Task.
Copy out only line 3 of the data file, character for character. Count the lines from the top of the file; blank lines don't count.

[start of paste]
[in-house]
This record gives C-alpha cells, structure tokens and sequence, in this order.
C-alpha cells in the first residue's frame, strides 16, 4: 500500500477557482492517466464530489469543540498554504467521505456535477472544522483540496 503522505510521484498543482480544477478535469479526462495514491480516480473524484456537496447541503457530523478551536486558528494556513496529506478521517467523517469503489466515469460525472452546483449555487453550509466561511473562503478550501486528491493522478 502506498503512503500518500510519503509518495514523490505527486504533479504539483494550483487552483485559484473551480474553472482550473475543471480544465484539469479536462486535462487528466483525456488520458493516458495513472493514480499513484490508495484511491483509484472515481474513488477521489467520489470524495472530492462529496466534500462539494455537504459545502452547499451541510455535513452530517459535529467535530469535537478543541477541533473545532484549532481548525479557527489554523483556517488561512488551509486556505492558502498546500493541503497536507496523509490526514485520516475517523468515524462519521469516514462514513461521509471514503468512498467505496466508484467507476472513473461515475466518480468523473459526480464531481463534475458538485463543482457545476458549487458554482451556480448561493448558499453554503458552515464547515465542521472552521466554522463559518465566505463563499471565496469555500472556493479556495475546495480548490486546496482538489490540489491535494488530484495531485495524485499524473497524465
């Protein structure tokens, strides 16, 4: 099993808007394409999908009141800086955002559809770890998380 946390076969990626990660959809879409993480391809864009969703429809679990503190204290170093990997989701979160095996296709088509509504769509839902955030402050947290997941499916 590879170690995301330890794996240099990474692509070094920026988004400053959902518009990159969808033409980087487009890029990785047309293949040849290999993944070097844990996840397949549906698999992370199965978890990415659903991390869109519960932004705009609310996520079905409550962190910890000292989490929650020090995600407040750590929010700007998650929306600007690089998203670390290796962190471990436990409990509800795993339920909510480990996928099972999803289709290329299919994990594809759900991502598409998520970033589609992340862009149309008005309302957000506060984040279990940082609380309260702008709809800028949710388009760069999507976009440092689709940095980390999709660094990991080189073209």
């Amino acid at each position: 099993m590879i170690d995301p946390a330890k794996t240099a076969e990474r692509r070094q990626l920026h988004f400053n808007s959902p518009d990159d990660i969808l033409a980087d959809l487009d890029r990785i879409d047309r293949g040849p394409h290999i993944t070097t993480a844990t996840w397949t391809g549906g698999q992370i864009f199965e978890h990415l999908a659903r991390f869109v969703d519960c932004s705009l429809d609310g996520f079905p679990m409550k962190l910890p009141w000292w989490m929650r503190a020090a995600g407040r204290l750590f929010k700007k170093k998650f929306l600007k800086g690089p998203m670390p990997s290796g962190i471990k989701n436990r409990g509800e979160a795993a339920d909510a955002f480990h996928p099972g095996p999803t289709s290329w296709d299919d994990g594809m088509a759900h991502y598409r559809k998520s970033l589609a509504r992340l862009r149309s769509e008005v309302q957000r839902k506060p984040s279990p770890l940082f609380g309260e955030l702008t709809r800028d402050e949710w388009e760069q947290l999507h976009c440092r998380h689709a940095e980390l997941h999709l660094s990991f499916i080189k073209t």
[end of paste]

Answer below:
C-alpha cells in the first residue's frame, strides 16, 4: 500500500477557482492517466464530489469543540498554504467521505456535477472544522483540496 503522505510521484498543482480544477478535469479526462495514491480516480473524484456537496447541503457530523478551536486558528494556513496529506478521517467523517469503489466515469460525472452546483449555487453550509466561511473562503478550501486528491493522478 502506498503512503500518500510519503509518495514523490505527486504533479504539483494550483487552483485559484473551480474553472482550473475543471480544465484539469479536462486535462487528466483525456488520458493516458495513472493514480499513484490508495484511491483509484472515481474513488477521489467520489470524495472530492462529496466534500462539494455537504459545502452547499451541510455535513452530517459535529467535530469535537478543541477541533473545532484549532481548525479557527489554523483556517488561512488551509486556505492558502498546500493541503497536507496523509490526514485520516475517523468515524462519521469516514462514513461521509471514503468512498467505496466508484467507476472513473461515475466518480468523473459526480464531481463534475458538485463543482457545476458549487458554482451556480448561493448558499453554503458552515464547515465542521472552521466554522463559518465566505463563499471565496469555500472556493479556495475546495480548490486546496482538489490540489491535494488530484495531485495524485499524473497524465